Top Ten Tuesday is a weekly meme created by The Broke and the Bookish and now hosted by Jana at That Artsy Reader Girl. For the rules see her blog. This week’s topic is Books with Numbers in the Titles.
I did a top ten post in October 2019 on Book Titles with Numbers in Them, using the numbers 1 – 10, so for this week’s topic I decided to use different numbers. These are all books I’ve read.
The numbers are 0, 4.50, 11, 12.30, 13, 17, 39, 70, 100 and 1,000.
Towards Zero by Agatha Christie – an intricately plotted murder mystery featuring Superintendent Battle, in which a group of lawyers discuss a recent case at the Old Bailey. One of them puts forward the idea that murder is not the beginning of a detective story, but the end, that murder is the culmination of causes and events that bring together certain people, converging towards a certain place and time, towards the Zero Hour – ‘towards zero’. A thoroughly puzzling murder mystery.
4.50 from Paddington by Agatha Christie, another murder mystery, this time featuring Miss Marple. It’s an intriguing puzzle about a murder on a train, because you know there has been a murder, and that the victim was a woman but her identity is not known, until much later in the book. You also know that the murderer is a man and there are plenty of male suspects to consider.
Agatha Christie and the Eleven Missing Days by Jared Cade. In December 1926 Agatha Christie disappeared from her home, Styles, in Berkshire. She was found eleven days later in a hotel in Harrogate, Yorkshire apparently suffering from amnesia. Jared Cade delves into the mystery of her disappearance and reveals how those eleven days and the events that led up to her disappearance influenced the rest of her life.
The 12.30 from Croydon by Freeman Wills Croft begins with a murder but the identity of the murderer is known before he even thought of committing the crime. Set in the early 1930s when the country is suffering the effects of the ‘slump’, unlike the 4.50 from Paddington, the 12.30 from Croydon is not a train, but a plane. Charles Swinburne is on the edge of bankruptcy, and he is unable to raise the money to keep his business going, so he sets about murdering his uncle, Andrew Crowther, in order to inherit his fortune.
Thirteen Hours by Deon Meyer. Moving at a fast pace this book follows the events during the thirteen hours from 05:36 when Rachel, a young American girl is running for her life up the steep slope of Lion’s Head in Capetown. DI Benny Griessel is mentoring two inexperienced detectives who are investigating these crimes. With a strong sense of location it reflects the racial tension in the ‘new South Africa’ with its mix of white, coloured and black South Africans.It’s tense, taut and utterly enthralling.
The Verneys: A True Story of Love, War and Madness in Seventeenth Century England by Adrian Tinniswood is set in a period of political and social upheaval, revolution, war, plague, famine and fire. The book starts with the death of Sir Francis Verney at Messina in 1615 and moves through the seventeenth century to the death of Sir Ralph Verney at Claydon House in 1696. The Verney family history is told through from the family archives and tens of thousands of their letters and placing it within the national context.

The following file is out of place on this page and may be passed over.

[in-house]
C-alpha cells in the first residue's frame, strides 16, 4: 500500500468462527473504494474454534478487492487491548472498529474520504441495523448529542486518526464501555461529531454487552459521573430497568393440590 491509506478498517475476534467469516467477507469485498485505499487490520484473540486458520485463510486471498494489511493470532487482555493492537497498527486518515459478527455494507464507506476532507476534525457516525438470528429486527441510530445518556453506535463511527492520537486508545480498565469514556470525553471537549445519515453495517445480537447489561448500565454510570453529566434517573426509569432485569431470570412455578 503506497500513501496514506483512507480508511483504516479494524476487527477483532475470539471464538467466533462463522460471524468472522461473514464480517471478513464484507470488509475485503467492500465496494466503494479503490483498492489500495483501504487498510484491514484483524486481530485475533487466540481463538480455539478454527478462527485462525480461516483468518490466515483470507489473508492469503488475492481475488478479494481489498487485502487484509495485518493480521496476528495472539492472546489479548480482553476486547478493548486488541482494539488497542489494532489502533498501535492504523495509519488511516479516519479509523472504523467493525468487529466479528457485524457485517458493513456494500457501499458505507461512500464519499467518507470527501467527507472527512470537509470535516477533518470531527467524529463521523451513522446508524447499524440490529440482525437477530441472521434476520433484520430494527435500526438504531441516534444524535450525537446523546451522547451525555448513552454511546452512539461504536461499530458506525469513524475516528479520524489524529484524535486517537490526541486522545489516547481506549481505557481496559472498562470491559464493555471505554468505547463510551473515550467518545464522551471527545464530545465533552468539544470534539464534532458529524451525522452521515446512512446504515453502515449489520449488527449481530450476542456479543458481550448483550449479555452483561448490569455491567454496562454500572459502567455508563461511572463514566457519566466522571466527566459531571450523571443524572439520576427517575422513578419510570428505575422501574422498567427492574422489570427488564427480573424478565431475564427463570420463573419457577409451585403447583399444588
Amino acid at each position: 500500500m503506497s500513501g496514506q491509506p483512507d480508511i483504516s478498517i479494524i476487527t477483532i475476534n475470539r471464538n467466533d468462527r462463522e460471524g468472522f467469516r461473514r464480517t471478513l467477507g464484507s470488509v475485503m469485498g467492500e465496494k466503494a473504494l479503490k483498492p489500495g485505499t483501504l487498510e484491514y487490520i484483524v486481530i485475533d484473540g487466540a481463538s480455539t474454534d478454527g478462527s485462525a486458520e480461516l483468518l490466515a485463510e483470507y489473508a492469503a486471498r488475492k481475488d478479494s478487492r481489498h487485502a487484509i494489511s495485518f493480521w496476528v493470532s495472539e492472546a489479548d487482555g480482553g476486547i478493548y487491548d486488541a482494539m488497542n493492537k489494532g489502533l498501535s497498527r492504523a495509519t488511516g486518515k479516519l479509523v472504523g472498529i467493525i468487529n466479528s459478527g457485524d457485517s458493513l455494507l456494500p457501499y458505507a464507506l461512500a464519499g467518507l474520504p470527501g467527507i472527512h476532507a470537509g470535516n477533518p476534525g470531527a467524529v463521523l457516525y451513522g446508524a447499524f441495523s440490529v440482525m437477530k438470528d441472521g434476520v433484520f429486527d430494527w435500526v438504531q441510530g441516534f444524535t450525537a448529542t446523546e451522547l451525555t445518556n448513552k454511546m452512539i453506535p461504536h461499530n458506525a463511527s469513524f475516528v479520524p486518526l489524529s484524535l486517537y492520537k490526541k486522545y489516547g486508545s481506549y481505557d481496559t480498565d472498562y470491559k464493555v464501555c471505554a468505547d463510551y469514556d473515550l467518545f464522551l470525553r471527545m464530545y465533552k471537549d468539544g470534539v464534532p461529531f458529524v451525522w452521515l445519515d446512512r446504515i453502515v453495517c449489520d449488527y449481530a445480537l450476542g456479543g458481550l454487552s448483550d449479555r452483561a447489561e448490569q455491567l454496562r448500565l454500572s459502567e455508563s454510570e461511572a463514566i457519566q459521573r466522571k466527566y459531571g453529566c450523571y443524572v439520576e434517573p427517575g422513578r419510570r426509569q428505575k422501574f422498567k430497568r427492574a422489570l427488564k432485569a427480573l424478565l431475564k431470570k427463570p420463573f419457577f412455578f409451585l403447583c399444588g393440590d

The Thirty Nine Steps by John Buchan, a fast moving action-story, beginning with an international conspiracy, involving anarchists, financiers and German spies. Richard Hannay, having found Scudder, murdered in his London flat, fears for his life and goes on the run, chased by villains in a series of exciting episodes, culminating in the discovery of the location of the ‘thirty-nine steps’.
When the Lights went out: Britain in the Seventies by Andy Beckett, a journalist, a very detailed book, using original material such as diaries, letters, personal memoirs as well as books written about the period. I particularly liked the personal, face-to-face interviews with some of the key figures such as Ted Heath, and Beckett’s assessments of politicians such as Margaret Thatcher in 1975 when she was a contender for the leadership of the Conservative Party. He described the crises Britain faced then – the economic crises, the floods, food shortages, terrorism, and the destruction of the environment. So, what has changed?
100 Days on Holy Island: a Writer’s Exile by Peter Mortimer, a playwright and a poet. He went to Holy Island with the intention of seeing how he coped with living there for one hundred days and writing about it. His time on Holy Island was from January to April 2001, when foot and mouth disease swept through the UK, and although it never got to Holy Island it was affected by the closure of the countryside. The islanders were hit by the threat to the tourist trade. It was freezing cold, blasted by snow storms and afflicted by power cuts.
A Thousand Moons by Sebastian Barry, a sequel to Days Without End this continues the story of Thomas McNulty and John Cole, and Winona, the young Indian girl they had adopted. It’s set in the 1870s, some years after the end of the Civil War in Tennessee, about seven miles from a little town called Paris. The town was still full of rough Union soldiers and vagabonds on every little byway. Dark skin and black hair were enough to get you beaten up – and it wasn’t a crime to beat an Indian. After Winona was brutally attacked she set out for revenge. And in so doing she began to remember more about her early life and about her mother, a strong Lakota woman, full of courage and pride.